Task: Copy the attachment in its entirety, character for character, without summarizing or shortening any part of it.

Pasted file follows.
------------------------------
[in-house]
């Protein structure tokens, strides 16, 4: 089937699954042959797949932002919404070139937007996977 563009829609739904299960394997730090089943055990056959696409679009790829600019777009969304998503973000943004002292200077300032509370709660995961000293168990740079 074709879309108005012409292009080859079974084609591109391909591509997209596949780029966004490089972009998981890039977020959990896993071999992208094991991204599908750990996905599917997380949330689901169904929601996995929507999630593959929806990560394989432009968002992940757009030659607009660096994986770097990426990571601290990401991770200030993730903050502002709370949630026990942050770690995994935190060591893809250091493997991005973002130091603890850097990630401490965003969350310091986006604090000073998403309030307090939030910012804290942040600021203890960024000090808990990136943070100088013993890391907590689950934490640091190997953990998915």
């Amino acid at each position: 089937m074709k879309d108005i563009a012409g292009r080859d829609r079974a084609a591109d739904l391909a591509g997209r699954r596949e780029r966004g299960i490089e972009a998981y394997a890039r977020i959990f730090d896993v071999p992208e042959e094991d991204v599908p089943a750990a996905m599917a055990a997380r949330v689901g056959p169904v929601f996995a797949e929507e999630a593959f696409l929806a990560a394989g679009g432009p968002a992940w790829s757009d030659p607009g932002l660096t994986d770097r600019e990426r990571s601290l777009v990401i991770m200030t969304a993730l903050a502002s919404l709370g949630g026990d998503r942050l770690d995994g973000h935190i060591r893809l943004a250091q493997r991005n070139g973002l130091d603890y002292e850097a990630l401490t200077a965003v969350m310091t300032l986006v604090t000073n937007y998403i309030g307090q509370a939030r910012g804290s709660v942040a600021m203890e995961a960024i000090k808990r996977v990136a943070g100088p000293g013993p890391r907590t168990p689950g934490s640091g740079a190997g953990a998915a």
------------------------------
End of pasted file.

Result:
[in-house]
């Protein structure tokens, strides 16, 4: 089937699954042959797949932002919404070139937007996977 563009829609739904299960394997730090089943055990056959696409679009790829600019777009969304998503973000943004002292200077300032509370709660995961000293168990740079 074709879309108005012409292009080859079974084609591109391909591509997209596949780029966004490089972009998981890039977020959990896993071999992208094991991204599908750990996905599917997380949330689901169904929601996995929507999630593959929806990560394989432009968002992940757009030659607009660096994986770097990426990571601290990401991770200030993730903050502002709370949630026990942050770690995994935190060591893809250091493997991005973002130091603890850097990630401490965003969350310091986006604090000073998403309030307090939030910012804290942040600021203890960024000090808990990136943070100088013993890391907590689950934490640091190997953990998915």
């Amino acid at each position: 089937m074709k879309d108005i563009a012409g292009r080859d829609r079974a084609a591109d739904l391909a591509g997209r699954r596949e780029r966004g299960i490089e972009a998981y394997a890039r977020i959990f730090d896993v071999p992208e042959e094991d991204v599908p089943a750990a996905m599917a055990a997380r949330v689901g056959p169904v929601f996995a797949e929507e999630a593959f696409l929806a990560a394989g679009g432009p968002a992940w790829s757009d030659p607009g932002l660096t994986d770097r600019e990426r990571s601290l777009v990401i991770m200030t969304a993730l903050a502002s919404l709370g949630g026990d998503r942050l770690d995994g973000h935190i060591r893809l943004a250091q493997r991005n070139g973002l130091d603890y002292e850097a990630l401490t200077a965003v969350m310091t300032l986006v604090t000073n937007y998403i309030g307090q509370a939030r910012g804290s709660v942040a600021m203890e995961a960024i000090k808990r996977v990136a943070g100088p000293g013993p890391r907590t168990p689950g934490s640091g740079a190997g953990a998915a």